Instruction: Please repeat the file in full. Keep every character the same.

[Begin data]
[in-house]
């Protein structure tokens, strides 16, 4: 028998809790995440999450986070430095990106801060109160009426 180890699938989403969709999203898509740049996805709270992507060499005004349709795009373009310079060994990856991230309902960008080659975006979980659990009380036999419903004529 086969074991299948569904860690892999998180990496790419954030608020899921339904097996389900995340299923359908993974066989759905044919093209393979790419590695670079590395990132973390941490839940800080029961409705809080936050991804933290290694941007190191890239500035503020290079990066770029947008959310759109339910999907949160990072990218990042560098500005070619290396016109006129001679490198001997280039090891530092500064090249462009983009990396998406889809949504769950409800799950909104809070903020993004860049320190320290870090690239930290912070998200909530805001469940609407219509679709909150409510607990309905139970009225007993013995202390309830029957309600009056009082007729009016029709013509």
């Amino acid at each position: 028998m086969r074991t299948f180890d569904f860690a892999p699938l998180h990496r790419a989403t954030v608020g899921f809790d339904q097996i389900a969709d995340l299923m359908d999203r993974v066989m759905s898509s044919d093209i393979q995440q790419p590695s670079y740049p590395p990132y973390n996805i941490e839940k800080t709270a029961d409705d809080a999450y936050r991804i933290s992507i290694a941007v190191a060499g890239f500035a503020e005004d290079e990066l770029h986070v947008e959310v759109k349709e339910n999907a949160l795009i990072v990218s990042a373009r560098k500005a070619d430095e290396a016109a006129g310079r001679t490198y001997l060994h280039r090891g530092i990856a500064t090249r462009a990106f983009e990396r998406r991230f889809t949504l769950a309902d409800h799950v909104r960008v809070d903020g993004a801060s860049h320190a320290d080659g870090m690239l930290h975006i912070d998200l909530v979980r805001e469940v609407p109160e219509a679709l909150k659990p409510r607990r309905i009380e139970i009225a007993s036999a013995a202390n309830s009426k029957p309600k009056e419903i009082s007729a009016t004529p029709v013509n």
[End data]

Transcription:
[in-house]
């Protein structure tokens, strides 16, 4: 028998809790995440999450986070430095990106801060109160009426 180890699938989403969709999203898509740049996805709270992507060499005004349709795009373009310079060994990856991230309902960008080659975006979980659990009380036999419903004529 086969074991299948569904860690892999998180990496790419954030608020899921339904097996389900995340299923359908993974066989759905044919093209393979790419590695670079590395990132973390941490839940800080029961409705809080936050991804933290290694941007190191890239500035503020290079990066770029947008959310759109339910999907949160990072990218990042560098500005070619290396016109006129001679490198001997280039090891530092500064090249462009983009990396998406889809949504769950409800799950909104809070903020993004860049320190320290870090690239930290912070998200909530805001469940609407219509679709909150409510607990309905139970009225007993013995202390309830029957309600009056009082007729009016029709013509």
């Amino acid at each position: 028998m086969r074991t299948f180890d569904f860690a892999p699938l998180h990496r790419a989403t954030v608020g899921f809790d339904q097996i389900a969709d995340l299923m359908d999203r993974v066989m759905s898509s044919d093209i393979q995440q790419p590695s670079y740049p590395p990132y973390n996805i941490e839940k800080t709270a029961d409705d809080a999450y936050r991804i933290s992507i290694a941007v190191a060499g890239f500035a503020e005004d290079e990066l770029h986070v947008e959310v759109k349709e339910n999907a949160l795009i990072v990218s990042a373009r560098k500005a070619d430095e290396a016109a006129g310079r001679t490198y001997l060994h280039r090891g530092i990856a500064t090249r462009a990106f983009e990396r998406r991230f889809t949504l769950a309902d409800h799950v909104r960008v809070d903020g993004a801060s860049h320190a320290d080659g870090m690239l930290h975006i912070d998200l909530v979980r805001e469940v609407p109160e219509a679709l909150k659990p409510r607990r309905i009380e139970i009225a007993s036999a013995a202390n309830s009426k029957p309600k009056e419903i009082s007729a009016t004529p029709v013509n």